The screen legend says, "Things have a way of turning out so badly," and the image is of a gentleman caller happily waving goodbye. Amanda comes in and notices the serious expression on Laura's face and Jim explains why. Amanda has brought lemonade and cookies, but Jim is preparing to leave. There is an ominous sound as the storm builds up again. When Amanda insists that he must come visit again, Jim explains that he can't because he is engaged. The rain begins to pour down in torrents and the screen legend reads, "The Sky Falls!" Jim thanks Amanda for her hospitality and tells Laura to take his advice to heart. He thanks her for the souvenir and then leaves.
As Laura crouches near the Victrola, not looking at her mother, Amanda calls Tom into the living room to congratulate him on his joke. Unsuspectingly, he comes in with punch and a cookie, only to be greeted by his mother's accusation that he knew Jim was engaged and did this to make a fool of her and his sister. Tom insists that he didn't know. The warehouse is just where he works, not where he knows everything about everyone. Amanda says, "You don't know things anywhere! You live in a dream: you manufacture illusions." Part 4, Scene 7, pg. 95. Tom heads to the door to go to the movies and Amanda yells about his selfishness. He insists that the more she yells at him, the faster he'll go, but this time he may go further than the movies. She tells him to just go to the moon then, and he slams out the door after smashing his glass onto the floor. Laura screams in fear. He stands on the fire escape as the moon breaks through the clouds and illuminates his face.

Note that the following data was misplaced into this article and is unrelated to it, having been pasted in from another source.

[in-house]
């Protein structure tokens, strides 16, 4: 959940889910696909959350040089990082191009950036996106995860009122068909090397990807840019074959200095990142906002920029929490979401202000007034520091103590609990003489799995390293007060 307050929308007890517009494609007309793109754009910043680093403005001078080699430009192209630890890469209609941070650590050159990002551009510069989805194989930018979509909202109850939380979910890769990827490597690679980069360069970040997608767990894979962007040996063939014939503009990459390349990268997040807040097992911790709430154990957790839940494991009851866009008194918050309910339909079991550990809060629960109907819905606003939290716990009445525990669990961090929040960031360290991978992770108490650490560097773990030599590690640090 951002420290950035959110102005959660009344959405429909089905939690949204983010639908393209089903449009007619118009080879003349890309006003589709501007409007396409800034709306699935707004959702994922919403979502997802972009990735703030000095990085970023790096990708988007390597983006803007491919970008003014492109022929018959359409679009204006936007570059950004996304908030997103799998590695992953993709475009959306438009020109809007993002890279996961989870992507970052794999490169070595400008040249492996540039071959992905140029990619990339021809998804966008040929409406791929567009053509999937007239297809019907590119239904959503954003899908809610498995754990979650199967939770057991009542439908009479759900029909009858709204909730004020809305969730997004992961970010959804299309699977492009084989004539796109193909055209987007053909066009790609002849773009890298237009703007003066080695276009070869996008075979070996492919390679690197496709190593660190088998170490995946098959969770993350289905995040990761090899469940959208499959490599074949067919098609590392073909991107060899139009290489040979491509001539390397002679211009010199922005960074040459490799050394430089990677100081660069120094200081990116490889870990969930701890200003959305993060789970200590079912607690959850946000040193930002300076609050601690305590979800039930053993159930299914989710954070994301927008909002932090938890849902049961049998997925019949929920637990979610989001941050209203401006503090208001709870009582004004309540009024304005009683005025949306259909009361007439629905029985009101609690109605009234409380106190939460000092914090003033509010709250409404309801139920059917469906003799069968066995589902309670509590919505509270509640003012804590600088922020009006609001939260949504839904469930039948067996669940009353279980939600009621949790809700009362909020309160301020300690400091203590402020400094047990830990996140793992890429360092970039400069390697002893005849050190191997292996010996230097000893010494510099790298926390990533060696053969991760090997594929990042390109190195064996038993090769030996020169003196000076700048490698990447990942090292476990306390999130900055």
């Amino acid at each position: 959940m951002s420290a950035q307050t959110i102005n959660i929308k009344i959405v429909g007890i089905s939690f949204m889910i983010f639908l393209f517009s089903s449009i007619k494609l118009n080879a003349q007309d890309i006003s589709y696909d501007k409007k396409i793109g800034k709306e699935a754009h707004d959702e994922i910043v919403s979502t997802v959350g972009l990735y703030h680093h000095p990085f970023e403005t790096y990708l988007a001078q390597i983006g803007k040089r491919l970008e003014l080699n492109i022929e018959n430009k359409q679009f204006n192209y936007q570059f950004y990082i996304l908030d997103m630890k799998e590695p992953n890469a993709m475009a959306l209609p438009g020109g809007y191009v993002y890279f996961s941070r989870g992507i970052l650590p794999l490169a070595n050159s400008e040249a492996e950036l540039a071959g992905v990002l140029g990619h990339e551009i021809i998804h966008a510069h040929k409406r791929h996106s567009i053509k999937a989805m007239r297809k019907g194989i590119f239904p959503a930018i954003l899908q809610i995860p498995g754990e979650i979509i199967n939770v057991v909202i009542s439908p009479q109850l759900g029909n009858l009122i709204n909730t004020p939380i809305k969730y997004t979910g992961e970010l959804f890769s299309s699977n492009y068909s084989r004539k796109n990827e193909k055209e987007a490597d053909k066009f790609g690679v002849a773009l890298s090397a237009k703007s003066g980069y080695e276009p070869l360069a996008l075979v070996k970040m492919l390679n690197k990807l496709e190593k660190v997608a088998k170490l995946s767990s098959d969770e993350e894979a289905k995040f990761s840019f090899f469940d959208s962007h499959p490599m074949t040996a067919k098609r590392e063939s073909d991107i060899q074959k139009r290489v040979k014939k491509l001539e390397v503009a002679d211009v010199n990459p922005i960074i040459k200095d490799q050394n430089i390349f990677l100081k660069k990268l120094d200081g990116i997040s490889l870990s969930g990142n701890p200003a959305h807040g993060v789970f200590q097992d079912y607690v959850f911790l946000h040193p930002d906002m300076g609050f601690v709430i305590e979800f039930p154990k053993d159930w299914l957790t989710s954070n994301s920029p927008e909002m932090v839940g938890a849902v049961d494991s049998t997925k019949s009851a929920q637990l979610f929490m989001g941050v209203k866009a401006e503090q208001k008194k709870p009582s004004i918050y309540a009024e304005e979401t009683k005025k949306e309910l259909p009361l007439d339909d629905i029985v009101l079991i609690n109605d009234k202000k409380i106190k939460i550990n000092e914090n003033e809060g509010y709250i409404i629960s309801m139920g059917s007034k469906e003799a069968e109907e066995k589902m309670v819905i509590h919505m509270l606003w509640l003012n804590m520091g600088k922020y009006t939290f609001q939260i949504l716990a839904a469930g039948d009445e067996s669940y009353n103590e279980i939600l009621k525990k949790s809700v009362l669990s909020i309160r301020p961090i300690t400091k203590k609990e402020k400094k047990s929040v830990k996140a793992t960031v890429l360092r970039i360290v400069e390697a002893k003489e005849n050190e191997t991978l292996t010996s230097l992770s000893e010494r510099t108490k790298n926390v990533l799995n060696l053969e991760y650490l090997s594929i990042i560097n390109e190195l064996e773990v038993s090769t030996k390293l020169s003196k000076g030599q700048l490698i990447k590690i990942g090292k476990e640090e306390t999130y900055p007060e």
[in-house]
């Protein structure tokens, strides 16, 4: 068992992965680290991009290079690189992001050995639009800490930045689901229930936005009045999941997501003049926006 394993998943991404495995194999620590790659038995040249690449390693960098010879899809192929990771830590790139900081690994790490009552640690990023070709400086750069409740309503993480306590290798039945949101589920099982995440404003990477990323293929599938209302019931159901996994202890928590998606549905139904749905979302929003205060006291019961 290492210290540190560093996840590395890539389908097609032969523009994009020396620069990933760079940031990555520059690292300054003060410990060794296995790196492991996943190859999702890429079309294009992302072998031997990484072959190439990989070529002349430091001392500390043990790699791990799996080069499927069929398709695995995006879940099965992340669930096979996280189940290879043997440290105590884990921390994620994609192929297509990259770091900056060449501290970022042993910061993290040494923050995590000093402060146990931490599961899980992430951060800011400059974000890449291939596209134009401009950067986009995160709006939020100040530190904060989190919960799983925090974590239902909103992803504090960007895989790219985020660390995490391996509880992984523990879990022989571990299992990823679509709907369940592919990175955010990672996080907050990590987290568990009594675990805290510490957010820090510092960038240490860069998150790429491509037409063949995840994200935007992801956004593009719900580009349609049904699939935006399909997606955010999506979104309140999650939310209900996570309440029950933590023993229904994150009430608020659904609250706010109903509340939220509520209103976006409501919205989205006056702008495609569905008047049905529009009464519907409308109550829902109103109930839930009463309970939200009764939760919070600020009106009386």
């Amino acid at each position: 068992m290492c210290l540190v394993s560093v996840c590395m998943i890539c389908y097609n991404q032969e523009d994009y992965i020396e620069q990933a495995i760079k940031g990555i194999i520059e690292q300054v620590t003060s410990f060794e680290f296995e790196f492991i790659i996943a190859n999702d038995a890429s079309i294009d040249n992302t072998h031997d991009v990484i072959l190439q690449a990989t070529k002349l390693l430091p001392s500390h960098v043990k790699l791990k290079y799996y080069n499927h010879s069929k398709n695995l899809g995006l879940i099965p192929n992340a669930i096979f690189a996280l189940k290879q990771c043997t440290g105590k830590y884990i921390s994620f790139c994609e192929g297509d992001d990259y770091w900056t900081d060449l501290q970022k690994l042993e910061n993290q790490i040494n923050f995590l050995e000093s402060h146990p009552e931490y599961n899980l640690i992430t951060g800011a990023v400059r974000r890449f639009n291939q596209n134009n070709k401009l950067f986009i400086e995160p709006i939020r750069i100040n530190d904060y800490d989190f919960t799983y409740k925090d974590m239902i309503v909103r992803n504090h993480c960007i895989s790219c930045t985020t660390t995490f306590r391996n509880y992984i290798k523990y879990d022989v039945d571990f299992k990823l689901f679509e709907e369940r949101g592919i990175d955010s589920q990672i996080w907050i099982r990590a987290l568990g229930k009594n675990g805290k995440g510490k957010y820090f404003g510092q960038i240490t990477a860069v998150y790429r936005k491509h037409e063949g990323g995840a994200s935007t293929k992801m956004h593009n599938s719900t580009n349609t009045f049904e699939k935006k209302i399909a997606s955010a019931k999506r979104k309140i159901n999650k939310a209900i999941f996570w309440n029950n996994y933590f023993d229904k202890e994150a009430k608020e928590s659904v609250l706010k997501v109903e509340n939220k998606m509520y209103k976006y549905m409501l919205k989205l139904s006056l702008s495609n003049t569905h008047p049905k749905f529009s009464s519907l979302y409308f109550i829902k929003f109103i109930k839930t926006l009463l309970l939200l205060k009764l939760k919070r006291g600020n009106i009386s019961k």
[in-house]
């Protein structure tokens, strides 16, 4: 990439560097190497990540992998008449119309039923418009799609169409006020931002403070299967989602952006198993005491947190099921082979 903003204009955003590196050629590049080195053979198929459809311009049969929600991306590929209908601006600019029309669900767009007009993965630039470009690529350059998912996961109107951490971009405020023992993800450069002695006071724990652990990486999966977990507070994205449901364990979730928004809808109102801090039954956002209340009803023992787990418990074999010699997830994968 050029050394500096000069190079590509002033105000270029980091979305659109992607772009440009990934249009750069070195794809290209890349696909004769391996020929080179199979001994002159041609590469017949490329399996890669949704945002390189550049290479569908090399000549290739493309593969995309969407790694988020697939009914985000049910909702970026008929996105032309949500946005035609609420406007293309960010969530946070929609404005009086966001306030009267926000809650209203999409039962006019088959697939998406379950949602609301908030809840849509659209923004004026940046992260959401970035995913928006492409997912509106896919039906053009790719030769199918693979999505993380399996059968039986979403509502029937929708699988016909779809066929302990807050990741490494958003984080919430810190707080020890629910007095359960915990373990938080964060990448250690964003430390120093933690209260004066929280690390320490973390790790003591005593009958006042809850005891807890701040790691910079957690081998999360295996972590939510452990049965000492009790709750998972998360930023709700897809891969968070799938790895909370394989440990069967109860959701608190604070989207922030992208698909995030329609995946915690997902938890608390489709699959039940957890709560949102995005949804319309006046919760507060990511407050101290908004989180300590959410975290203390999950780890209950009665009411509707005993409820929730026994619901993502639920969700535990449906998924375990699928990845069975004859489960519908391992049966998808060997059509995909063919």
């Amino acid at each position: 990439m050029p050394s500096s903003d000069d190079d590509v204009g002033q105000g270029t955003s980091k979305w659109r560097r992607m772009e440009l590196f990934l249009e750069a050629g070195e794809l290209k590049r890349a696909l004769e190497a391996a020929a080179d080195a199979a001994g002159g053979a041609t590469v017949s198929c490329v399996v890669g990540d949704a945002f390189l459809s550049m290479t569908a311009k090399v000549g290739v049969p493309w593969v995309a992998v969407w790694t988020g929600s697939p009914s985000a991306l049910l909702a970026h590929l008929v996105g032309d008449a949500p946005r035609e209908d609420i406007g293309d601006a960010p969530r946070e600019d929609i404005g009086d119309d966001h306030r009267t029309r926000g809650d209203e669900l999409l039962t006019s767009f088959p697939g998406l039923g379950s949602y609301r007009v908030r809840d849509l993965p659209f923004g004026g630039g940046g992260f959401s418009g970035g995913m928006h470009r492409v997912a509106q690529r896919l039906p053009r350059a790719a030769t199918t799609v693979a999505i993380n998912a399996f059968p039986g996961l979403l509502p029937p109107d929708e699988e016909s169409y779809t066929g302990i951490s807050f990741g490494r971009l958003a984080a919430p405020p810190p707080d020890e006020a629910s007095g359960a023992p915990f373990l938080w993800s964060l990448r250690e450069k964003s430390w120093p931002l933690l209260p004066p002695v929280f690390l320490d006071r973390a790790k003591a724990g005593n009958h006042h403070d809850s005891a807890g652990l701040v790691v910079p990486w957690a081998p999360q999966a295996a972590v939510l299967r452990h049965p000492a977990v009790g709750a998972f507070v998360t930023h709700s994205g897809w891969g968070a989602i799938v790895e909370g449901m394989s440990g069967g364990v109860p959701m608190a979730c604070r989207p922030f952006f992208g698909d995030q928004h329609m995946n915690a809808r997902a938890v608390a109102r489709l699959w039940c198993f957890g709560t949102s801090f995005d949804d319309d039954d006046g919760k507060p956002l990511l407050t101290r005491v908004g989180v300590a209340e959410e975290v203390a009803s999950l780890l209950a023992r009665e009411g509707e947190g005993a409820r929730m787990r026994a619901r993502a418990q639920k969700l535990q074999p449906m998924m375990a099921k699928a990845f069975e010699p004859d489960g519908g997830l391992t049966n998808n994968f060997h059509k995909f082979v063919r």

The screen legend says, "And so, goodbye . . ." As Tom speaks from the fire escape as the narrator again, Amanda mimes a comforting speech to Laura who is huddled on the couch with her face hidden by her hair. Then, as Amanda leaves the room, she looks up at the photograph and exits through the curtains. Tom says, "I didn't go to the moon, I went much further -- for time is the longest distance between two places." Part 4, Scene 7, pg. 96 He explains that he was soon fired from the warehouse for writing a poem on the lid of a shoebox. After that, he followed in his father's footsteps and wandered around, pursued by something that always sneaked up on him when he was alone. Bits of familiar music, translucent glass, and tiny perfume bottles in delicately colored glass always brought Laura to mind. She would touch him on the shoulder and he'd look into her eyes. Tom says that he's tried to leave her behind, but she haunts him, and he has to run away -- to a bar, to the movies -- anything that can make her memory fade. Laura bends over the candelabrum as he says, "For nowadays the world is lit by lightning! Blow out your candles, Laura -- and so, goodbye . . ." Part 4, Scene 7, pg. 97 Laura blows the candles out.